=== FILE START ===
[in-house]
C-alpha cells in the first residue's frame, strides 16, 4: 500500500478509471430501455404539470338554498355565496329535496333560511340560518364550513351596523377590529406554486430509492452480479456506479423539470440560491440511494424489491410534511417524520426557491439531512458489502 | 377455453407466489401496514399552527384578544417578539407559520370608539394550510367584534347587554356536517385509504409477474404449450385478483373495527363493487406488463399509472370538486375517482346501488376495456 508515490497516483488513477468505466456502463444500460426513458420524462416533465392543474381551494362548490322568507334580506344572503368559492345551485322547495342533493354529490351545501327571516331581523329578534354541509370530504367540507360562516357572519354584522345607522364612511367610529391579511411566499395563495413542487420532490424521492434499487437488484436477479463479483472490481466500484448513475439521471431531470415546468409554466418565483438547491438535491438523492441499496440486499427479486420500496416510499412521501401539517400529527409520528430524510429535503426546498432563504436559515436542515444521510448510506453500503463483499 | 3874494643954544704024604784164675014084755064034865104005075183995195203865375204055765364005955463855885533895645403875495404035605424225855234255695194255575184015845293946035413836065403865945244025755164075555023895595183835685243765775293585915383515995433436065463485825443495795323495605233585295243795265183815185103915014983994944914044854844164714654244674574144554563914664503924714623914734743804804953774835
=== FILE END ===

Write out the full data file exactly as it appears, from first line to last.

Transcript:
[in-house]
C-alpha cells in the first residue's frame, strides 16, 4: 500500500478509471430501455404539470338554498355565496329535496333560511340560518364550513351596523377590529406554486430509492452480479456506479423539470440560491440511494424489491410534511417524520426557491439531512458489502 | 377455453407466489401496514399552527384578544417578539407559520370608539394550510367584534347587554356536517385509504409477474404449450385478483373495527363493487406488463399509472370538486375517482346501488376495456 508515490497516483488513477468505466456502463444500460426513458420524462416533465392543474381551494362548490322568507334580506344572503368559492345551485322547495342533493354529490351545501327571516331581523329578534354541509370530504367540507360562516357572519354584522345607522364612511367610529391579511411566499395563495413542487420532490424521492434499487437488484436477479463479483472490481466500484448513475439521471431531470415546468409554466418565483438547491438535491438523492441499496440486499427479486420500496416510499412521501401539517400529527409520528430524510429535503426546498432563504436559515436542515444521510448510506453500503463483499 | 3874494643954544704024604784164675014084755064034865104005075183995195203865375204055765364005955463855885533895645403875495404035605424225855234255695194255575184015845293946035413836065403865945244025755164075555023895595183835685243765775293585915383515995433436065463485825443495795323495605233585295243795265183815185103915014983994944914044854844164714654244674574144554563914664503924714623914734743804804953774835